Place the fillet in the brine, cover, place in the fridge and let sit for about 3 hours.
15 mins. before removing the fillet from the brine start the grill. If cooking on charcoal start the grill 1/2 hour before.
With a paper towel, oil the cooking grate well.
Grilling with charcoal-
Once you have achieved a good coal bed place wood chunks right on the lit coals. Give the coals about 5 to 10 mins. to produce “good smoke”.
Grilling with a gas grill-
If you decide to use pellets, follow the instructions on the package for placing pellets on the grill. Unlike wood chunks, once the pellets are lit and the is grill up to temp place the fillet on the cooking grate.
Take a piece of foil that is large enough to fit the fillet, lightly coat the foil with oil large enough for the flllet.
Remove from the fillet from the brine, place on the heavy duty foil skin side down, blot dry, coat the topside with a light coat of oil and season.
When the grill temp is around 350 degrees, slide the fillet off the foil onto the grill and close the lid.
The cook time is dependent on the thickness of the fillet but normally 1 to 1 1/2 hours.
When the internal temp reaches 145 degrees remove from the grill with 2 regular sized spatulas or a wide fish spatula..
Add a few thinned cut lemon slices on top and sprinkle a light coat of parsley and serve.
When we think barbecue the beverage of choice that usually comes to mind is beer. An old saying at GrillBillies is that “one of the B’s in BBQ” must stand for beer. Yes, that beverage we can always find a reason to consume while sitting next to our smoker or grill. It’s natural and it’s American!! So why are we talking about wine?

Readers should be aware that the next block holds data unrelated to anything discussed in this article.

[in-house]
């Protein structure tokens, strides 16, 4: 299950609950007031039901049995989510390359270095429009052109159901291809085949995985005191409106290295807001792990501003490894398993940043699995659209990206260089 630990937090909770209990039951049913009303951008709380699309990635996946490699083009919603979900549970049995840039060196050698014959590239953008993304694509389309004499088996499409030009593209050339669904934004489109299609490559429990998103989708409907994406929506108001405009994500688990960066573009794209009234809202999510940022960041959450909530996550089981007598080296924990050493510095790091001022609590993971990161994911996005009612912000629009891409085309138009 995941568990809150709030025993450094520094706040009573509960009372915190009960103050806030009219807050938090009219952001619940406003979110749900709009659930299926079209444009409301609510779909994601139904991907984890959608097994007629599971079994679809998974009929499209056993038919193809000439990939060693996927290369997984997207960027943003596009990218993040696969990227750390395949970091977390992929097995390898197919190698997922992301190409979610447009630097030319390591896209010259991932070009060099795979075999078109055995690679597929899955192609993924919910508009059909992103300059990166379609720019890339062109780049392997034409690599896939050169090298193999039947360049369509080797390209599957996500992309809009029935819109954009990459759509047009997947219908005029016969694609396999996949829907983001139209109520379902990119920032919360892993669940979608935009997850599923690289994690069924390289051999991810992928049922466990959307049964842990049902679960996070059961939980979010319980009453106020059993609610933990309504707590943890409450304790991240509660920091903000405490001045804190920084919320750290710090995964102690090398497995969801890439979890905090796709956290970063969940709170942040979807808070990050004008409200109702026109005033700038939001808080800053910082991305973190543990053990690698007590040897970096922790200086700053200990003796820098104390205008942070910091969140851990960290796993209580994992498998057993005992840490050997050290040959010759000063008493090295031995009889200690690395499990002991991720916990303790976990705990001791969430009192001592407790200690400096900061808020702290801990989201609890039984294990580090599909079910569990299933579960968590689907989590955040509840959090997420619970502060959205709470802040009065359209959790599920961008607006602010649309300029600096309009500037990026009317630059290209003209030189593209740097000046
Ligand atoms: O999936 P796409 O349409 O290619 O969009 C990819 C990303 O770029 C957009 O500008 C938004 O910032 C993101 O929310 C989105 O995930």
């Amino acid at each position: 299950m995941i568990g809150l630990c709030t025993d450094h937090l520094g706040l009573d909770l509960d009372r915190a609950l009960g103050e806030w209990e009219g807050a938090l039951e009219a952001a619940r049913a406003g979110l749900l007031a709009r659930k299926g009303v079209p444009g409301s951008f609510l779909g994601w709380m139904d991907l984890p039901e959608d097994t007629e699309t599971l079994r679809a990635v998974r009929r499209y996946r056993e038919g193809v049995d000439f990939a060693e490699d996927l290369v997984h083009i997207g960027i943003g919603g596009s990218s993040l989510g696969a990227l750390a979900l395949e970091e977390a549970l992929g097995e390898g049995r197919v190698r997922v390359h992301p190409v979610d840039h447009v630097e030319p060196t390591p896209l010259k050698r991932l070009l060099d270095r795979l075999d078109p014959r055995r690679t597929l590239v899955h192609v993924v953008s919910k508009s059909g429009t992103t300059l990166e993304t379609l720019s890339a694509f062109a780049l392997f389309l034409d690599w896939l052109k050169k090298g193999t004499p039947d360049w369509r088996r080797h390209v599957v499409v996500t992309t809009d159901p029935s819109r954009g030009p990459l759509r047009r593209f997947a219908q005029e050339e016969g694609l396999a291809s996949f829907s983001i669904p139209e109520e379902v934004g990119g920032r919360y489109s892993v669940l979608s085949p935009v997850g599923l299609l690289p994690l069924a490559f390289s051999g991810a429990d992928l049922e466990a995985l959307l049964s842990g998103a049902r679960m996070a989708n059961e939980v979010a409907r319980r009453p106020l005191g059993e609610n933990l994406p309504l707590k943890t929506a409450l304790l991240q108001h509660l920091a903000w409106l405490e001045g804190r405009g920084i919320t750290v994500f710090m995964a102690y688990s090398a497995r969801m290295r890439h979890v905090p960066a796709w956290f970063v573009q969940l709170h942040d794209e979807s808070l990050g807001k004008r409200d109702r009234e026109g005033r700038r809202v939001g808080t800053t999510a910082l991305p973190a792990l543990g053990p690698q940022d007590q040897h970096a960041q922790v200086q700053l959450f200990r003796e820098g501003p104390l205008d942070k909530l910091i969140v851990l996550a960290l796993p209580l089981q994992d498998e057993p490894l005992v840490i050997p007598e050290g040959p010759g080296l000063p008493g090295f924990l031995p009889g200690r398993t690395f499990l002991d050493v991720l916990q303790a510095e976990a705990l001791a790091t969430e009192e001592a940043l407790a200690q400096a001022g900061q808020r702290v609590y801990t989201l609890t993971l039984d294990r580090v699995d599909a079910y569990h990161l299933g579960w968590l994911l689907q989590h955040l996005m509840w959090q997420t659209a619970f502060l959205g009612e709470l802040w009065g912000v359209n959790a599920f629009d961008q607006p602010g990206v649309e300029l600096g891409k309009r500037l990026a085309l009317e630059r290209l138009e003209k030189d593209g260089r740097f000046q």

Well, with the surge in popularization of barbecue the “wineos” have entered the arena. Like craft beer showing up at a barbecue so is the same with wine. The art of turning out great “Q” is no longer left to the beer drinking “die-hards” that built their own smokers and brave the elements whether it be sub zero or scorching hot. The enthusiasm for great barbecue is covered by all walks of life and therefore many enjoy a good bottle of wine with their barbecue.
Selecting the right wine can be as important as selecting the right sauce or seasoning to complement your “Q” of the day. Whether you are grilling or smoking pork, chicken, brisket or fish no one single wine is a “go to” that will do the job best. There are many factors that will effect the best selection beside just the meat. Are the seasoning or sauce spicy, sweet, tart? Are we cooking in blazing heat or like we are at the North Pole? Oh, and the palettes of the guest but we can’t deal with that because there will always be a difference of opinion and we know what opinions are like! We will stick with the basic rules, but with that being said rules are meant to broken, so drink what you like.
Here is cryptic look at the GrillBillies selections that we feel works best with various types of barbecue and conditions (Oh, we practice what we preach).
Chardonnay*, Chenin Blac, White Burgundy
Cabernet, Malbec, Zinfandel, Barolo, Meritage, Amarone*, Ripasso*
Bordeaux, Cabernet*, Barolo*, Amarone, Ripasso
Chardonnay, White Burgundy, Merlot, Pinot Noir*, Sauvignon Blanc, Dry Rose
White Burgundy*, Chardonnay
Riesling, Pinot Gris, Vouvray*, Prosecco, Cava
Spicy Seasonings or Sauces-